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An abstract is a brief summary of the contents of a study, and it allows readers to quickly
survey the essential elements of a project. It is placed at the beginning of studies, and it is
useful to have both for proposals for studies and for the final thesis or dissertation. The
Publication Manual of the American Psychological Association (American Psychological
Association [APA], 2010) indicates that the abstract can be the most important single
paragraph in a study. It also needs to be accurate, nonevaluative (by adding comments beyond
the scope of the research), coherent, readable, and concise. Its length varies, and some
colleges and universities have requirements for an appropriate length (e.g., 250 words). The
APA Publication Manual (APA, 2010) guidelines say that most abstracts are from 150 to
250 words.
There are the major components that I would include in an abstract. The content varies for
abstracts for a report, a literature review, a theory-oriented paper, and for a methodological
paper. I will focus here on the abstract for a proposal for an empirical article. I see several
major components as part of the abstract, and these would be the same whether the proposal
is quantitative, qualitative, or mixed methods. Also, I would order these components in the
order in which I present them:
1. Start with the issue or problem leading to a need for the research. This issue might be
related to a need for more literature, but I like to think about a real-life problem that
needs to be addressed, such as the spread of AIDS, teenage pregnancies, college
students dropping out of school, or the lack of women in certain professions. These are
all real-life problems that need to be addressed. The problem could also indicate a
deficiency in the literature, such as a gap, a need to extend a topic, or to resolve
differences among research studies. You could cite a reference or two about this
problem, but generally the abstract is too short to include many references.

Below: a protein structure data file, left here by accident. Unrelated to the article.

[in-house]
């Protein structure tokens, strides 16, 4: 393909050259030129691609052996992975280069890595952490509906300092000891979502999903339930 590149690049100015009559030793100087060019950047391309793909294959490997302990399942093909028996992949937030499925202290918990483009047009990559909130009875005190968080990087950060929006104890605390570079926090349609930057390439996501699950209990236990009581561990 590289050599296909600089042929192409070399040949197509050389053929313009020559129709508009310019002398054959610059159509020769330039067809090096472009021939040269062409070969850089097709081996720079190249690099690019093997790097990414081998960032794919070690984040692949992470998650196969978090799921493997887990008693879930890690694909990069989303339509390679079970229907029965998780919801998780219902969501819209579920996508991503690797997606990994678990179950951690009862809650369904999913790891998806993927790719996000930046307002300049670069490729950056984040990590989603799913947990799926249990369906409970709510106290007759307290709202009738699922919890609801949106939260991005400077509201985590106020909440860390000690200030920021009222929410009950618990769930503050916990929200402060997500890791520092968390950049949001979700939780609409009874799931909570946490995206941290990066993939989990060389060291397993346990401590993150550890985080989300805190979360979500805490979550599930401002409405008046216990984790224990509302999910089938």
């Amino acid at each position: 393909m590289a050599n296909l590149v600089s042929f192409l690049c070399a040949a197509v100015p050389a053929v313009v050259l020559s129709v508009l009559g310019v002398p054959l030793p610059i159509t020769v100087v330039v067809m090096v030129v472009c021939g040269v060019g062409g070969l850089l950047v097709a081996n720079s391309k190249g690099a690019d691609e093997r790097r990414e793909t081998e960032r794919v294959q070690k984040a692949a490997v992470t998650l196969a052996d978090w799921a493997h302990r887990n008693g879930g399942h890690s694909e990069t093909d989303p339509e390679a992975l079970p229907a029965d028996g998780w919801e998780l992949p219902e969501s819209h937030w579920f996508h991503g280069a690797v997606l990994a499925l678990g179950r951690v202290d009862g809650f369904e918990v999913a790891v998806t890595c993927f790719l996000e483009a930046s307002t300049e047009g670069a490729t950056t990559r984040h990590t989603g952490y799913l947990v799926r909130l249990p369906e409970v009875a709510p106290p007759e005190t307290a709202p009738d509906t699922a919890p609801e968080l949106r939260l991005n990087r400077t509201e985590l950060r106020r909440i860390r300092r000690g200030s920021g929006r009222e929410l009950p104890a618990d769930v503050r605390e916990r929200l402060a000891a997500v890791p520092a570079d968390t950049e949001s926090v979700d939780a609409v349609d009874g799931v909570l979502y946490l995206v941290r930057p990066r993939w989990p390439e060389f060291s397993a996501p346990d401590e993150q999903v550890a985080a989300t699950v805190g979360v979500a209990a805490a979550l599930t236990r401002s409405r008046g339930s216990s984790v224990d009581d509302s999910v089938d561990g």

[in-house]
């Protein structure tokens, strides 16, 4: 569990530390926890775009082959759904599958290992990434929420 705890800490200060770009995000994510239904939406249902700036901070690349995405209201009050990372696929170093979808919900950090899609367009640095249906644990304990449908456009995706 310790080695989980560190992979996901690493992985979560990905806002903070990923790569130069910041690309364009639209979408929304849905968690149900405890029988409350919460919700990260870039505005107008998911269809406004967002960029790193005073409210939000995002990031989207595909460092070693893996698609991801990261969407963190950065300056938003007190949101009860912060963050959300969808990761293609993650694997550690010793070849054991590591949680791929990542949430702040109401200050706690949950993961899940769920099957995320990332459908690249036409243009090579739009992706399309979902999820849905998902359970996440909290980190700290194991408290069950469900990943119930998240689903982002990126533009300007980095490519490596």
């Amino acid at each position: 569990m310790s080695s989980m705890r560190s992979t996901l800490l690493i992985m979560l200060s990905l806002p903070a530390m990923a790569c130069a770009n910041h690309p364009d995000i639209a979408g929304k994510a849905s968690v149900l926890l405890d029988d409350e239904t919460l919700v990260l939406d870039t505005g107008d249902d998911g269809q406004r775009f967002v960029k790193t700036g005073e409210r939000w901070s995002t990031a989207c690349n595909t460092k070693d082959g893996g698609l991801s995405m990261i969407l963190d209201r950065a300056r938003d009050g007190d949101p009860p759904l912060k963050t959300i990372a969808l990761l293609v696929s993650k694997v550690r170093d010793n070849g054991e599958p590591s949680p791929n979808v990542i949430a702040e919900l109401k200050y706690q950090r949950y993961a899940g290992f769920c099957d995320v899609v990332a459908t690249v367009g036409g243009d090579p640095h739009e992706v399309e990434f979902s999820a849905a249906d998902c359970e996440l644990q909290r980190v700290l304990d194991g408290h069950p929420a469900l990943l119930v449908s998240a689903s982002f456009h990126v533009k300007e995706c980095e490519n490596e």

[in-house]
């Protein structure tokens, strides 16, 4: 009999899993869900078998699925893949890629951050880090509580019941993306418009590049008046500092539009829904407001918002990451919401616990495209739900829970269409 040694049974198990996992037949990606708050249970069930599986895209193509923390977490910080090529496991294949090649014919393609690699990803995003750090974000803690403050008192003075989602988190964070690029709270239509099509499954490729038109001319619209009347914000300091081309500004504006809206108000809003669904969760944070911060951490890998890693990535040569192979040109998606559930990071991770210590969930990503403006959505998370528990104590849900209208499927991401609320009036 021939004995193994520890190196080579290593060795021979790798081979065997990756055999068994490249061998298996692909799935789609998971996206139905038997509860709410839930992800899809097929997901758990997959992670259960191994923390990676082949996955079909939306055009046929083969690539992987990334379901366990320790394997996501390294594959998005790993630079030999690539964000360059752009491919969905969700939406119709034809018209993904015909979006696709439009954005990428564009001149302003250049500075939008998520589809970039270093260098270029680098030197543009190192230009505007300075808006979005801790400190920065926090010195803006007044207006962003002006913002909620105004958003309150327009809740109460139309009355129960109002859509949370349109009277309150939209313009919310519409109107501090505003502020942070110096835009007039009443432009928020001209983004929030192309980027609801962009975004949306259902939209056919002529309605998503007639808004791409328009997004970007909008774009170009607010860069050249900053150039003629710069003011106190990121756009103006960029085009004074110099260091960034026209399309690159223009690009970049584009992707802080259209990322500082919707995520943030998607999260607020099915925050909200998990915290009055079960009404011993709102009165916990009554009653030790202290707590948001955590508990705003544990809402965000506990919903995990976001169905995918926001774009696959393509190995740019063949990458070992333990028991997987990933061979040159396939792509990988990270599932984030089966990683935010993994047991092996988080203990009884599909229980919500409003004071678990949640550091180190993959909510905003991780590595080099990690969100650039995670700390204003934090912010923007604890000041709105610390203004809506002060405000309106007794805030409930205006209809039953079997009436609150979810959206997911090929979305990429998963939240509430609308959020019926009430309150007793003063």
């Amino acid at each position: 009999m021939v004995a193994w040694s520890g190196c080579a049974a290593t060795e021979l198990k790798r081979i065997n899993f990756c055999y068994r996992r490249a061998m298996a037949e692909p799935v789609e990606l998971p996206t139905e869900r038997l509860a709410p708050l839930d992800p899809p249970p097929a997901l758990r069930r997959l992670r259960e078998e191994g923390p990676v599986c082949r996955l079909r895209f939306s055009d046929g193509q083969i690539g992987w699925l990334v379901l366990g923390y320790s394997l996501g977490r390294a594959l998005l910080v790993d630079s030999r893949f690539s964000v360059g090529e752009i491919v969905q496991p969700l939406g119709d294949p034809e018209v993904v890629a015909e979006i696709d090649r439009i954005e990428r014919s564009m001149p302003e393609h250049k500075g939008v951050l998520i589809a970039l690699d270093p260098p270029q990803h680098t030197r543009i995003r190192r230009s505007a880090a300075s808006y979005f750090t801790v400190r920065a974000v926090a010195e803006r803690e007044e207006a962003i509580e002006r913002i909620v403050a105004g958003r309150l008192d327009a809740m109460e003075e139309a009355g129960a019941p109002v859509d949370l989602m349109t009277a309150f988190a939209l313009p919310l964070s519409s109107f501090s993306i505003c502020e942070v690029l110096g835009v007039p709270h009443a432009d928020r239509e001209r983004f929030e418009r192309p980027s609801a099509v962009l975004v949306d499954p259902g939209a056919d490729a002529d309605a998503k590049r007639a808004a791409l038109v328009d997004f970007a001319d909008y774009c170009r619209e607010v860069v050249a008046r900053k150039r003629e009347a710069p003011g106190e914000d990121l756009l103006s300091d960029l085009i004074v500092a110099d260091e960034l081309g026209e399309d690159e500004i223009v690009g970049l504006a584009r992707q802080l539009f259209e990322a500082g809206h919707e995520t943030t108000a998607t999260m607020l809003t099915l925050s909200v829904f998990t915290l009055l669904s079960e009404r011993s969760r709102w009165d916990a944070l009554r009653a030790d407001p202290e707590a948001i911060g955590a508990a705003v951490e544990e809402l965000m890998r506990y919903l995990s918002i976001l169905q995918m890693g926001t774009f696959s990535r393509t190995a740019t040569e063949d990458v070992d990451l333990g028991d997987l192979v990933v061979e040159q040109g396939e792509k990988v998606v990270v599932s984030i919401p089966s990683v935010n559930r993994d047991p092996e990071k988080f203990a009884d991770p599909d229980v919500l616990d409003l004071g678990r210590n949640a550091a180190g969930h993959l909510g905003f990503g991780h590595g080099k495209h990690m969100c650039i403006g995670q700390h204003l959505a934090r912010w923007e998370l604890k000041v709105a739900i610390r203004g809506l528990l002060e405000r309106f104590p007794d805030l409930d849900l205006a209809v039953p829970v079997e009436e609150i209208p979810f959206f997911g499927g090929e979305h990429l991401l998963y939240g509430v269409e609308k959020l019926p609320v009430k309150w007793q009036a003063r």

2. Indicate the purpose of the study. Use the word purpose, and talk about the central
phenomenon being explored, the participants who will be studied, and the site where the
research will take place.
3. Next state what data will be collected to address this purpose. You might indicate the
type of data, the participants, and where the data will be collected.
4. After this, indicate themes or statistical results that will likely arise in your study. At
the early stages of planning a project, you will not know what themes arise, so you
might have to guess as to what they might be. Indicate four to five themes or primary
statistical results as possibilities.
5. Finish the abstract by mentioning the practical implications of the study. State the
specific audiences who will benefit from the project and why they will benefit.
Here is an example of a short abstract for a qualitative study that contains all five

The issue that this study addresses is the lack of women in martial arts competitions. To
address this problem, the purpose of this study will be exploring motivation of female
athletes in Tae Kwon Do competitions. To gather data, interviews with 4 female Tae
Kwon Do tournament competitors were conducted. The interviews were transcribed
and analyzed. This data lead to the following 3 themes: social support, self-efficacy,
and goal orientation. These themes will be useful for understanding the optimal way to
increase motivation in female martial artists. (Witte, 2011, personal communication)